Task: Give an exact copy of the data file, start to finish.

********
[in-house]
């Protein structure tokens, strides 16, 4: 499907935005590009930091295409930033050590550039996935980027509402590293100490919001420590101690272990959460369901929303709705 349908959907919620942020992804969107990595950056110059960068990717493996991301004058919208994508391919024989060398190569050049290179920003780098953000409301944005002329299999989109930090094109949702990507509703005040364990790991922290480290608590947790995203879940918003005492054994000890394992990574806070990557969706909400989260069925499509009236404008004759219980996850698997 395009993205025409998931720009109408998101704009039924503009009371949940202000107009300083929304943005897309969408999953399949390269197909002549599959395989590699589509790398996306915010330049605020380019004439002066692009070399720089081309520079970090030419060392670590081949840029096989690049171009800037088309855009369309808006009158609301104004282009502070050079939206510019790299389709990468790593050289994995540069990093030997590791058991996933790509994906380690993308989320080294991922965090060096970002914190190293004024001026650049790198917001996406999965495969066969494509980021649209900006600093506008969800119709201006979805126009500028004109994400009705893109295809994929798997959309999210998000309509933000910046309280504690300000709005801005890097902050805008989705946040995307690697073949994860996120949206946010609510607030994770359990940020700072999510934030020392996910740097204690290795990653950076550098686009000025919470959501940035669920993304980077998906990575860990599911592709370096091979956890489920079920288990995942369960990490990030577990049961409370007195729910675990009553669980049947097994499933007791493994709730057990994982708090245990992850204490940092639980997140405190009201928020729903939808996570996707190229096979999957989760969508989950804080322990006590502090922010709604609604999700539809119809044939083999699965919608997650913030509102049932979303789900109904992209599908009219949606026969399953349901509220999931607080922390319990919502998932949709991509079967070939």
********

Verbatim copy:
[in-house]
């Protein structure tokens, strides 16, 4: 499907935005590009930091295409930033050590550039996935980027509402590293100490919001420590101690272990959460369901929303709705 349908959907919620942020992804969107990595950056110059960068990717493996991301004058919208994508391919024989060398190569050049290179920003780098953000409301944005002329299999989109930090094109949702990507509703005040364990790991922290480290608590947790995203879940918003005492054994000890394992990574806070990557969706909400989260069925499509009236404008004759219980996850698997 395009993205025409998931720009109408998101704009039924503009009371949940202000107009300083929304943005897309969408999953399949390269197909002549599959395989590699589509790398996306915010330049605020380019004439002066692009070399720089081309520079970090030419060392670590081949840029096989690049171009800037088309855009369309808006009158609301104004282009502070050079939206510019790299389709990468790593050289994995540069990093030997590791058991996933790509994906380690993308989320080294991922965090060096970002914190190293004024001026650049790198917001996406999965495969066969494509980021649209900006600093506008969800119709201006979805126009500028004109994400009705893109295809994929798997959309999210998000309509933000910046309280504690300000709005801005890097902050805008989705946040995307690697073949994860996120949206946010609510607030994770359990940020700072999510934030020392996910740097204690290795990653950076550098686009000025919470959501940035669920993304980077998906990575860990599911592709370096091979956890489920079920288990995942369960990490990030577990049961409370007195729910675990009553669980049947097994499933007791493994709730057990994982708090245990992850204490940092639980997140405190009201928020729903939808996570996707190229096979999957989760969508989950804080322990006590502090922010709604609604999700539809119809044939083999699965919608997650913030509102049932979303789900109904992209599908009219949606026969399953349901509220999931607080922390319990919502998932949709991509079967070939």